I used to think that complex objects were important and that packaging standards were going to be critical for the future of managing learning and/or research objects. For example, the JISC Information Environment Technical Standards document (wot I wrote) says:
Resources that comprise a collection of items that are packaged together for management or exchange purposes should be packaged using the IMS Content Packaging Specification if they are 'learning objects' (i.e. resources are primarily intended for use in a learning and teaching context and that have a specific pedagogic aim) or the Metadata Encoding & Transmission Standard (METS).
Now I'm not so sure. Les Carr, over on RepositoryMan, seems to have reached the same conclusion.
For some time now I've argued that the Web is made up of complex objects anyway (in the sense that almost every Web page you look at is a bundle of text, images and other stuff) but that the Web does well to treat these as loosely-coupled bundles of individual items - items that are to a large extent managed and delivered separately. In some respects (X)HTML acts like a simple packaging format, using the <img>, <object> and other tags to link together the appropriate bundle of items for a given Web page but leaving the client to decide which bits of the bundle to download and use - a text-only browser will behave differently from a graphical browser for example.
Our attempts at more explicit tightly-coupled complex object standards, in the form of IMS CP and METS for example, have resulted in objects that are useful only in some of the systems, some of the time (between a learning object repository and a learning management system for example) but that are largely unhelpful for people armed only with a bog-standard Web browser.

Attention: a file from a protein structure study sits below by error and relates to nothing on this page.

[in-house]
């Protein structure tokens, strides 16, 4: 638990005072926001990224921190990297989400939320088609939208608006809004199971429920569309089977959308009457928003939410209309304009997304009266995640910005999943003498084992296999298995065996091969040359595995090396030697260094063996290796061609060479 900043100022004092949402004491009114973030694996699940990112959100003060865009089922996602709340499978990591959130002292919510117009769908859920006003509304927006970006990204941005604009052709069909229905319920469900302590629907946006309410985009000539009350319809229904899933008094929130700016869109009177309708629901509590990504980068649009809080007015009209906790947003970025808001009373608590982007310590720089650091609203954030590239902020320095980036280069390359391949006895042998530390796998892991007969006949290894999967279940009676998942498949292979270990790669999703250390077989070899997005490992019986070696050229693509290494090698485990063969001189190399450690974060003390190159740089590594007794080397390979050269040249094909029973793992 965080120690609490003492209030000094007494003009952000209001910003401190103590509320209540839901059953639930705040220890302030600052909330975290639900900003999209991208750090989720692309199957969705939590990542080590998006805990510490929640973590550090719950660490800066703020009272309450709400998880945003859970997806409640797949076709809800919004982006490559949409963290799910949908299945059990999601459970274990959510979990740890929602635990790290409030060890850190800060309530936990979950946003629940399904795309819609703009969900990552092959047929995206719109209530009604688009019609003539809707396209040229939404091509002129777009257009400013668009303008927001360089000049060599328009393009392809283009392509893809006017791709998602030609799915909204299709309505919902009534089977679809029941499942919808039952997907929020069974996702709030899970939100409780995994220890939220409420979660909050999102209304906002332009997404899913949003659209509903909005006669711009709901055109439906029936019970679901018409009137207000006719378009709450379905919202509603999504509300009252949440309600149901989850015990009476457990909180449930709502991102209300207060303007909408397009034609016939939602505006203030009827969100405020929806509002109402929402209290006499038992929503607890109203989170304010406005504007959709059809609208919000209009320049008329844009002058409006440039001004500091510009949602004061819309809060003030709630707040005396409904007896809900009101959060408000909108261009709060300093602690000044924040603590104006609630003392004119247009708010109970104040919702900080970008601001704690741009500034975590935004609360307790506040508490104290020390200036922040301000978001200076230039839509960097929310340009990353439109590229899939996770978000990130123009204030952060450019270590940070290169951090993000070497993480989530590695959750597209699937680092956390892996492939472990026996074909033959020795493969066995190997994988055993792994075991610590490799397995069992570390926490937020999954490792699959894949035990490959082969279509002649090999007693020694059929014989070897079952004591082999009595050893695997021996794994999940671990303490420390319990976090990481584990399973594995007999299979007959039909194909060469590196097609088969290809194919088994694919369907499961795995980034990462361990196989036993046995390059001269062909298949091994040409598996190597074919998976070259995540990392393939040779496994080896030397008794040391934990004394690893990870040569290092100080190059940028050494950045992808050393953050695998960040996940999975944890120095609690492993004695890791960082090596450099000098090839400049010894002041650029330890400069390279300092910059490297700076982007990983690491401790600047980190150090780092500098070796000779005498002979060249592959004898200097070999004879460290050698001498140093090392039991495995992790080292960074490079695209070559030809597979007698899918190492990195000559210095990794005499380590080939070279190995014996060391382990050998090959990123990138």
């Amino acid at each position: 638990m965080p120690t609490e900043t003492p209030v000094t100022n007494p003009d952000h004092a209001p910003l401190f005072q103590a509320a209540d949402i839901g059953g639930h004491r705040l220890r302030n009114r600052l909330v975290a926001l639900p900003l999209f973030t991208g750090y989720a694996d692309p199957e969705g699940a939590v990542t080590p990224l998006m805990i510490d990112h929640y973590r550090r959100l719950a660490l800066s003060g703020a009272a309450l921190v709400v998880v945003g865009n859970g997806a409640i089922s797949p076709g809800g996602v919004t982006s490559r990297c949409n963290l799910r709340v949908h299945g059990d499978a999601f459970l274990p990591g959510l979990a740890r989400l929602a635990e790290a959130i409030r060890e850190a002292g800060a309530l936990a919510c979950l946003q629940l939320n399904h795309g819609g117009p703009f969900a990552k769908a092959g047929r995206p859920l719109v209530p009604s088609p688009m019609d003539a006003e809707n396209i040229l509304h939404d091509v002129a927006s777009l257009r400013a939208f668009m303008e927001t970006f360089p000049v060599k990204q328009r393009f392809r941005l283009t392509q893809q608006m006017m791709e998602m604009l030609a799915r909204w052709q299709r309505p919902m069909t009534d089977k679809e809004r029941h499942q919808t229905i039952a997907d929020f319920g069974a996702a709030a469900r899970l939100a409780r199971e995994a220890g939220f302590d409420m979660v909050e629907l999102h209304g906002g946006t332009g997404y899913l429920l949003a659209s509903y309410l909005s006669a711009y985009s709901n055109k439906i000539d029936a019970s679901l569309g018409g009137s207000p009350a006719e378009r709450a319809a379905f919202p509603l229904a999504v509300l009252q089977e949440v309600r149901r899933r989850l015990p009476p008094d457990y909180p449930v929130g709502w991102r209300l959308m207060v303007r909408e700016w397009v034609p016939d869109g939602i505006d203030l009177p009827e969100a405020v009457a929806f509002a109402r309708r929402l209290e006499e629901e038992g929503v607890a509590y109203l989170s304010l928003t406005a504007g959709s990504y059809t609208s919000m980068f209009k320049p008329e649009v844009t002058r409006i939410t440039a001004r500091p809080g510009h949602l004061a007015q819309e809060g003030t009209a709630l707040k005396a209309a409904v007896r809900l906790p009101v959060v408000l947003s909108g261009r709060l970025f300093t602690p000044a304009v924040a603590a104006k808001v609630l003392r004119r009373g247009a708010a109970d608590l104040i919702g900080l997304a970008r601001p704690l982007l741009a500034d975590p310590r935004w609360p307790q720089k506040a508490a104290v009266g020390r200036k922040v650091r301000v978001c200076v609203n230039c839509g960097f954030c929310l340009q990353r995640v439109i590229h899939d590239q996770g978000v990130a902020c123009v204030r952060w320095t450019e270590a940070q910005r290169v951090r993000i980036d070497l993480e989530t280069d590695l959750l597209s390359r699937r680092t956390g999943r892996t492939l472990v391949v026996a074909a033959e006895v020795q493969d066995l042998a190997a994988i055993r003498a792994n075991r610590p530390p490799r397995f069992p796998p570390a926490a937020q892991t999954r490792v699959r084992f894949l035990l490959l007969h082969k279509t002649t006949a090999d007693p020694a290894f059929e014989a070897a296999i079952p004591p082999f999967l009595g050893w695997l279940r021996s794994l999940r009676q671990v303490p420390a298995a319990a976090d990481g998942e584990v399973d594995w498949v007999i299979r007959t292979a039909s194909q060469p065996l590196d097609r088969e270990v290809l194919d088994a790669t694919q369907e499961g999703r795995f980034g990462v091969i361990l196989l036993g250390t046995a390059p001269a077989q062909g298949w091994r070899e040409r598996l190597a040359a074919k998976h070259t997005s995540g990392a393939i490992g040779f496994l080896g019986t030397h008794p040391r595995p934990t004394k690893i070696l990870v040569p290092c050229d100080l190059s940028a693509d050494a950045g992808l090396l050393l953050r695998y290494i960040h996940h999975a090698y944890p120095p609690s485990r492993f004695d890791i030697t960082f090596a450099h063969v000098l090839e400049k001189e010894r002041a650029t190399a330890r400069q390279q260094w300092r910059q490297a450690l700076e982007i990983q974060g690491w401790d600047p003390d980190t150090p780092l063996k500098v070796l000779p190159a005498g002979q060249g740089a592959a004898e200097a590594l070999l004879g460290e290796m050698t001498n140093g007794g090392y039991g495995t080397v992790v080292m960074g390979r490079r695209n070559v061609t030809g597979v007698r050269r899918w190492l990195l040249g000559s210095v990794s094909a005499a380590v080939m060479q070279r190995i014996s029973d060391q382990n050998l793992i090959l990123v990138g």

What do I mean by tightly-coupled? It's difficult to say precisely! It may be the wrong term. One can certainly argue that a METS package in which all the content is linked by reference (as opposed to being carried as part of the package) is not hugely dissimilar to the situation with (X)HTML described above. But there is one massive difference. (X)HTML is part of the mainstream Web, other packaging standards are not - when was the last time you found a Web browser that knew what to so with an IMS CP or METS package for example? So maybe the issue has more to do with the solution being mainstream or not, rather than about how tightly-coupled stuff is?
My concern is that repository efforts that first and foremost treat the world as being made up of complex objects that need to be explicitly packaged together using standards like IMS CP or METS in order to be useful may take repositories further away from the mainstream Web than they are currently - which is not a good thing. IMHO.